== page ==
The following is a guest post by Devin Morrissey.Devin writes in his garage and examines car parts in his office. He aspires to be an eternal student, writing wherever the web takes him.
The marketing world is a competitive one. You’re always trying your best to one-up your competitors, build a platform that attracts and retains customers, and create a campaign that sticks out above all the rest.
Of all the various ways to market (and there are plenty), one of the most unlikely might be the networking social media site LinkedIn. Facebook, Twitter, and even Instagram seem to be more popular solutions for marketing, but what can LinkedIn offer marketers that these other sites don’t?
LinkedIn serves as the perfect site for promoting your connection to your brand and company. Through your professional and personal profiles, you get to create the sort of first impressions that will either make or break a relationship. First impressions are vital in business, and a completed LinkedIn profile can help put a face to the company.
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What ways can you market on LinkedIn that are unique compared to other social media platforms? Here are the top three ways to market your business, your brand, and yourself on LinkedIn.
#1 Optimize Your Personal Page First
One of the most important (and sometimes forgotten) aspects of marketing is relatability. You want your audience to see your content, be interested, empathize with you, and relate to it. The psychology behind the success of targeted and relatable ads reveals why “salesy” ads don’t compete as well in our modern market: you need to have a personal side — a face to your campaign.
Whether you’re representing a larger business entity, a small business, or simply yourself, LinkedIn can work for you. Building a larger brand on LinkedIn starts with yourself. Do you have a personal profile that is completed, regularly updated, and filled with accurate and important information about your work history and ethics? Do you have a small group of connections that you’ve collected over the years to build a network: anywhere from college associates to work colleagues or entrepreneurs in your industry?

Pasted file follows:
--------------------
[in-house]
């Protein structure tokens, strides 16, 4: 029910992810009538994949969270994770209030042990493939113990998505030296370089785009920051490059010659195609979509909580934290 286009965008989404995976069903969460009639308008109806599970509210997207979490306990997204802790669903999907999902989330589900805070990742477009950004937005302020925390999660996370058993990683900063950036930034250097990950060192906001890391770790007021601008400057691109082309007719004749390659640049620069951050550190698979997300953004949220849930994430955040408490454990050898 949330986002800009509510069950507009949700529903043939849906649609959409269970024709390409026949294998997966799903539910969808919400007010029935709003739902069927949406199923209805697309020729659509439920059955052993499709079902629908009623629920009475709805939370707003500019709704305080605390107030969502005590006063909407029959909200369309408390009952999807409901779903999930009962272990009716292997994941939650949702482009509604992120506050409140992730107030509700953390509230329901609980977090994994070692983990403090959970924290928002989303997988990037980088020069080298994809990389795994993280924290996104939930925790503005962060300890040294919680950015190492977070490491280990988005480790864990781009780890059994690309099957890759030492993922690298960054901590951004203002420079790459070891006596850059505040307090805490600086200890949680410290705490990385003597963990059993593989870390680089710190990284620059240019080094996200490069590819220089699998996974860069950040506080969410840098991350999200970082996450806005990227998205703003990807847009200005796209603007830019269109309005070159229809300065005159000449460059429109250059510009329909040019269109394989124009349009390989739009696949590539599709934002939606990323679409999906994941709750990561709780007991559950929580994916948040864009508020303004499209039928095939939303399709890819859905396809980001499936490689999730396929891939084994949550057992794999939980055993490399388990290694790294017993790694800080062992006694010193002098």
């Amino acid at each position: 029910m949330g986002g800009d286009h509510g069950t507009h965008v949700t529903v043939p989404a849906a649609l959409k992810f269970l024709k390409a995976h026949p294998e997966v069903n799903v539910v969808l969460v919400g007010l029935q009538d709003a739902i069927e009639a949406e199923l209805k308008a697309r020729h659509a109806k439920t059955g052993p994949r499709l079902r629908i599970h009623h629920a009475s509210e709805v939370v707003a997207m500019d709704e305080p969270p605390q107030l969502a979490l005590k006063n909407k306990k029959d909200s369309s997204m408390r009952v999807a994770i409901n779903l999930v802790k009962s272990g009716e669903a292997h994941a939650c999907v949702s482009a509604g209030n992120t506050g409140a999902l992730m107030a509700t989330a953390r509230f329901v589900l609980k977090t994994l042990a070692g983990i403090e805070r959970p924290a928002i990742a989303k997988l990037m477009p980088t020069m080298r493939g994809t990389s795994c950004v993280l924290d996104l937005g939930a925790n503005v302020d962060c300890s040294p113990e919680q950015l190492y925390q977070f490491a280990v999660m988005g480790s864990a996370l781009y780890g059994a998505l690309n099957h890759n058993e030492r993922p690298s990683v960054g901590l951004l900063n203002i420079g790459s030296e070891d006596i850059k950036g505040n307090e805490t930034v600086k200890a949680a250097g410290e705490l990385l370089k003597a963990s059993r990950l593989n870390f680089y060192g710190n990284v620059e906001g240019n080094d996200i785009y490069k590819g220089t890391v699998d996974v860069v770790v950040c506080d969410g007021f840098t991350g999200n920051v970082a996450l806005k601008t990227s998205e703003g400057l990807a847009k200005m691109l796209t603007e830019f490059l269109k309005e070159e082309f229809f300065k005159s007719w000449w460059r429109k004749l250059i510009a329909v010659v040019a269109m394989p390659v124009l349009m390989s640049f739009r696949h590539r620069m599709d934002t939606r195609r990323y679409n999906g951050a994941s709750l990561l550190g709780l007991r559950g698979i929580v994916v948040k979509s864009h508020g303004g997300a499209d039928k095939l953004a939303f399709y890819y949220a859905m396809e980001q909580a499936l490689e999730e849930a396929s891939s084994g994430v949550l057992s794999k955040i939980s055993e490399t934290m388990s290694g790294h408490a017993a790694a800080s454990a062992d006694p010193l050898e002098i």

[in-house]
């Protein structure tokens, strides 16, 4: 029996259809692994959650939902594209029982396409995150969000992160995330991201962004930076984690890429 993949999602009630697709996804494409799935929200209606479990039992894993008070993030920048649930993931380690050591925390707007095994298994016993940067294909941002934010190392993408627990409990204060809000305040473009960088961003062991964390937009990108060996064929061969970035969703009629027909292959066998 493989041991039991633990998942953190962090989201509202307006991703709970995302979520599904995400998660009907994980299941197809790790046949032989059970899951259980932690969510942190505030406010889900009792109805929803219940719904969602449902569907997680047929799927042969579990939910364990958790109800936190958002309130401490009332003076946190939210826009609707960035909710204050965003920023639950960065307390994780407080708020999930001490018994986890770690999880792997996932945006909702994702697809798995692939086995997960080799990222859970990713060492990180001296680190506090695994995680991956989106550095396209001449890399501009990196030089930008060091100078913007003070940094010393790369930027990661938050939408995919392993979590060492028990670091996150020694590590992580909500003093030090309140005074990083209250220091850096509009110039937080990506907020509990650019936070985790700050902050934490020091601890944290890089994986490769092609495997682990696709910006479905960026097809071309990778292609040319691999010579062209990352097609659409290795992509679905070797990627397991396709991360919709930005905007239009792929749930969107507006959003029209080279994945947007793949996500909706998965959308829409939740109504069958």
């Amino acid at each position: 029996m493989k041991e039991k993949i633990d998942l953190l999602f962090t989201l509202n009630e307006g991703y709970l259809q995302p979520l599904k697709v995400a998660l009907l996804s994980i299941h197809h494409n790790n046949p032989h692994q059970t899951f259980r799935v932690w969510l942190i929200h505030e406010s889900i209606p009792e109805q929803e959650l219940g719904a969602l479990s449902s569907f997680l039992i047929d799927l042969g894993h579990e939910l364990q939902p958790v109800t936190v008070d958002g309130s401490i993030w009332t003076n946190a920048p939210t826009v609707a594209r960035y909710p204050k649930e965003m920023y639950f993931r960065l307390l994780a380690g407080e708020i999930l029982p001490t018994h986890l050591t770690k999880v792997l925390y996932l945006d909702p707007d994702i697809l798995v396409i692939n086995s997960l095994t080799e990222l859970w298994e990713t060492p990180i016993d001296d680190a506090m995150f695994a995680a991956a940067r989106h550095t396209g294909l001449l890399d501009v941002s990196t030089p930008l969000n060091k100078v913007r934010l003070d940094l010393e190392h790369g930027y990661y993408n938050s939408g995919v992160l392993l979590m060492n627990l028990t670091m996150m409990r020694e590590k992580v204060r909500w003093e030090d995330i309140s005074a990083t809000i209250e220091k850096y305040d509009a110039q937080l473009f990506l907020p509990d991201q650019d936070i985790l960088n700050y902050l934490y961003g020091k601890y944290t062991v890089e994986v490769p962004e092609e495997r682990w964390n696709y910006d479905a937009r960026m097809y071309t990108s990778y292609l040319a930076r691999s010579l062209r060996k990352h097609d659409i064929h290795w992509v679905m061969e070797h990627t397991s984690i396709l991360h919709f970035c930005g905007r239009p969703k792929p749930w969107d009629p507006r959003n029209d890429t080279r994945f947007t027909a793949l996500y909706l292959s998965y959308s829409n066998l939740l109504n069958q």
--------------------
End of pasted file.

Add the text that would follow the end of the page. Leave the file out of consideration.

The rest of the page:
When you’re marketing on LinkedIn, your personal brand will be an essential part to building your professional business, and your personal profile could potentially be a face to your overall marketing strategy. As noted by the University of Alabama at Birmingham, Collat School of Business: “Qualifications, achievements, relevance, and personality must come together to create a likable, trustworthy brand worth investing in.”
When creating your profile, start by entering in all the basic information: your education, work history, certificates or publications, and volunteer history. Next, work on personalizing your profile. Remember that when people visit your page, the first thing they will see is your banner, your profile photo, and your summary. Make sure all have a personal and professional touch to them. Don’t just post your favorite selfie as your profile photo, but have professional headshots done. Similarly, create a summary that is engaging, highlights your strengths, and creates a memorable impression.
Overall, you want to avoid using industry jargon, slang, or even buzzwords in your personal profile. You want to appear likable, hardworking, and memorable — not like you copied a summary from a template online. Use humor sparingly, and possibly put in a call to action by inviting people to share stories with you or reach out in a unique way. Once you’ve built up your personal page, you can start to create your free business LinkedIn account.
Having a face to your business will help you stick out from the crowd, and using your personal account to draw in your personal connections to your business will help create the foundation for your future marketing audience.
#2 Quality Content for Your LinkedIn Audience
As great as it can be to have a supportive group of people cheering on your business from the beginning, the whole goal of your marketing campaign should be to retain old customers and attract new ones.
Once you have your personal platform built up, you can start to focus on your next move: building a business account that “wows.” One of the best ways to do this is to create engaging and unique content directly to your business’ LinkedIn account. Through the social media site’s publication abilities, you can share brilliant new ideas or even personal stories about growth. Your content can focus on various forms of thought leadership, but it should always avoid overtly selling your product.
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Marketing and Sales Strategist, David Meerman Scott, shared some of his best LinkedIn advice with the Huffington post. When it comes to creating shareable content for your business’ page, he suggests: